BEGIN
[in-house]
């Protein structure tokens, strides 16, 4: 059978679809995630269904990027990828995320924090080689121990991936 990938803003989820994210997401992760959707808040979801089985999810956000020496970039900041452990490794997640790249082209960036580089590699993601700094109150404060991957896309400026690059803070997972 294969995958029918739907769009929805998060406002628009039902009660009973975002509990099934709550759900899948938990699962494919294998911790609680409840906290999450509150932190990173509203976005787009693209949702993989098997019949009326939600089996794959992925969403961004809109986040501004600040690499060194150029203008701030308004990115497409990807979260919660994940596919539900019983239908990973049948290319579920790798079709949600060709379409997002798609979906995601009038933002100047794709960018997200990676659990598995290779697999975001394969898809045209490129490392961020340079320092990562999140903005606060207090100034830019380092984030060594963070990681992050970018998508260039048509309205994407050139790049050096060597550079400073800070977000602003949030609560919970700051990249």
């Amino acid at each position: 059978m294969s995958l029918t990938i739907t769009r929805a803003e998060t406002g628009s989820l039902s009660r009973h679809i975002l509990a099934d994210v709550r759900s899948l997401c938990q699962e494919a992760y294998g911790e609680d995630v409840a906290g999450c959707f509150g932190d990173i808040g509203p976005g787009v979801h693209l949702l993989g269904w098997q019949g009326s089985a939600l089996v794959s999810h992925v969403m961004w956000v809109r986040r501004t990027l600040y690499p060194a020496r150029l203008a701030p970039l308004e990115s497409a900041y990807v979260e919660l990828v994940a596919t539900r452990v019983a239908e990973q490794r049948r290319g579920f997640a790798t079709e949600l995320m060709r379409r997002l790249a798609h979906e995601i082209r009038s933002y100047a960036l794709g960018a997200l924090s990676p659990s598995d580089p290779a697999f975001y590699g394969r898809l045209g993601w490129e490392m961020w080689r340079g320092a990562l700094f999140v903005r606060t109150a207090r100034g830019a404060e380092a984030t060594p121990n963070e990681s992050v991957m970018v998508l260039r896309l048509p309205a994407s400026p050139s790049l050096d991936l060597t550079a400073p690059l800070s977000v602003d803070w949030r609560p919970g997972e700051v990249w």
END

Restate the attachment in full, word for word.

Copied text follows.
[in-house]
């Protein structure tokens, strides 16, 4: 059978679809995630269904990027990828995320924090080689121990991936 990938803003989820994210997401992760959707808040979801089985999810956000020496970039900041452990490794997640790249082209960036580089590699993601700094109150404060991957896309400026690059803070997972 294969995958029918739907769009929805998060406002628009039902009660009973975002509990099934709550759900899948938990699962494919294998911790609680409840906290999450509150932190990173509203976005787009693209949702993989098997019949009326939600089996794959992925969403961004809109986040501004600040690499060194150029203008701030308004990115497409990807979260919660994940596919539900019983239908990973049948290319579920790798079709949600060709379409997002798609979906995601009038933002100047794709960018997200990676659990598995290779697999975001394969898809045209490129490392961020340079320092990562999140903005606060207090100034830019380092984030060594963070990681992050970018998508260039048509309205994407050139790049050096060597550079400073800070977000602003949030609560919970700051990249």
């Amino acid at each position: 059978m294969s995958l029918t990938i739907t769009r929805a803003e998060t406002g628009s989820l039902s009660r009973h679809i975002l509990a099934d994210v709550r759900s899948l997401c938990q699962e494919a992760y294998g911790e609680d995630v409840a906290g999450c959707f509150g932190d990173i808040g509203p976005g787009v979801h693209l949702l993989g269904w098997q019949g009326s089985a939600l089996v794959s999810h992925v969403m961004w956000v809109r986040r501004t990027l600040y690499p060194a020496r150029l203008a701030p970039l308004e990115s497409a900041y990807v979260e919660l990828v994940a596919t539900r452990v019983a239908e990973q490794r049948r290319g579920f997640a790798t079709e949600l995320m060709r379409r997002l790249a798609h979906e995601i082209r009038s933002y100047a960036l794709g960018a997200l924090s990676p659990s598995d580089p290779a697999f975001y590699g394969r898809l045209g993601w490129e490392m961020w080689r340079g320092a990562l700094f999140v903005r606060t109150a207090r100034g830019a404060e380092a984030t060594p121990n963070e990681s992050v991957m970018v998508l260039r896309l048509p309205a994407s400026p050139s790049l050096d991936l060597t550079a400073p690059l800070s977000v602003d803070w949030r609560p919970g997972e700051v990249w």